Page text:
At the end of one of my design thinking workshops this fall, a participant said she found it strange that I present workshops to promote divergent thinking and classroom innovation, then turn around and present AP workshops for the College Board.
She asked: Isn’t this kind of teaching exactly the opposite of what AP requires?
My response was: I sure hope not.
But I keep running into this perception. At the Council for Economic Education national conference last month, I was explaining how I use case studies and problem-based learning in my AP Micro and Macro courses, and other teachers at my table responded: I don’t have time for that in AP. I have to just focus on the test.
This week, I was explaining authentic pedagogy to a visiting group of 25 Chinese educators. When my students (who had started businesses, run newspapers, and conducted their own experiments) came up to share their thoughts on these experiences, the teachers wanted to know: How do you have time for this, when you must prepare for tests?
Honestly, if I had to strip my AP classes down to just lecture and test prep every day, I’d have to stop teaching AP. It sounds awful, and it’s not good for kids. That can’t be what we are about.
If it is, we’re taking our best and brightest and dulling down their learning experiences.
I don’t find it hard to reconcile the obligation to prepare my students for AP tests with my commitment to divergent thinking and teaching strategies, though, because I think students who deeply understand the subject matter will do fine on those tests.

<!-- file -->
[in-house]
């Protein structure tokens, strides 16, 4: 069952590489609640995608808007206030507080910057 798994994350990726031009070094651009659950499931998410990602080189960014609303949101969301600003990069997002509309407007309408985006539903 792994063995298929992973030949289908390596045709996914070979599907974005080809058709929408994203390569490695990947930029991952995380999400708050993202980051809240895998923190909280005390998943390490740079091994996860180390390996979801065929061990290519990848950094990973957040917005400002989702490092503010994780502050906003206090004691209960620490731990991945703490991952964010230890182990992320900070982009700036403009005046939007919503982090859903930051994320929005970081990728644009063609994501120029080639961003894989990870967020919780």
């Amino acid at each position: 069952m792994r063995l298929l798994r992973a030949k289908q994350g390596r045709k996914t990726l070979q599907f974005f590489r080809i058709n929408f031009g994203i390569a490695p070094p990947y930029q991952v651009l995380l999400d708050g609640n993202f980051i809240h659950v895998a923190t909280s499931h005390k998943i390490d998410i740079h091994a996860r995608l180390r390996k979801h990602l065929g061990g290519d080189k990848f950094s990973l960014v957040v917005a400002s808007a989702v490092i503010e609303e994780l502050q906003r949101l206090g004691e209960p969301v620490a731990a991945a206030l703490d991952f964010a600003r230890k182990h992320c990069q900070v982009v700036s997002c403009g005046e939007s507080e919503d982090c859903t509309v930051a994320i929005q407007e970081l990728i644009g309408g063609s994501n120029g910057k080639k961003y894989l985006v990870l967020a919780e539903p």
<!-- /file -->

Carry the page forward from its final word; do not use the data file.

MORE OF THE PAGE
That’s why my AP Psych students train their pets with operant conditioning, create interactive books and videos to teach others about the brain, create their own PSAs to raise awareness about sleep and construct their own experiments to study topics like intrinsic motivation.
Students presenting experiments
Those projects aren’t designed to be lightweight or fun — they’re designed to teach students content in a thoughtful and thought-provoking way.
That’s also why my AP Micro students study a public policy problem — like declining fish populations or public financing of stadiums — through an economic lens, and why my AP Macro students will be redesigning city blocks with UrbanPlan this year.
I started teaching AP many years ago because I liked the idea of being able to push the limits of what kids could learn and achieve. I appreciate the depth and rigor, but I don’t like the idea of a test as the one defining measure.
Our students can be successful on AP tests AND learn the material through high-engagement teaching strategies, like authentic tasks, discussion/debate and inquiry learning. I see it work every year. Our job is to think outside the box and figure out how.
Martha Rush is a teacher, blogger, author and speaker. Visit NeverBore.org or like the NeverBore LLC Facebook group for more information. @MarthaSRush #beatboredom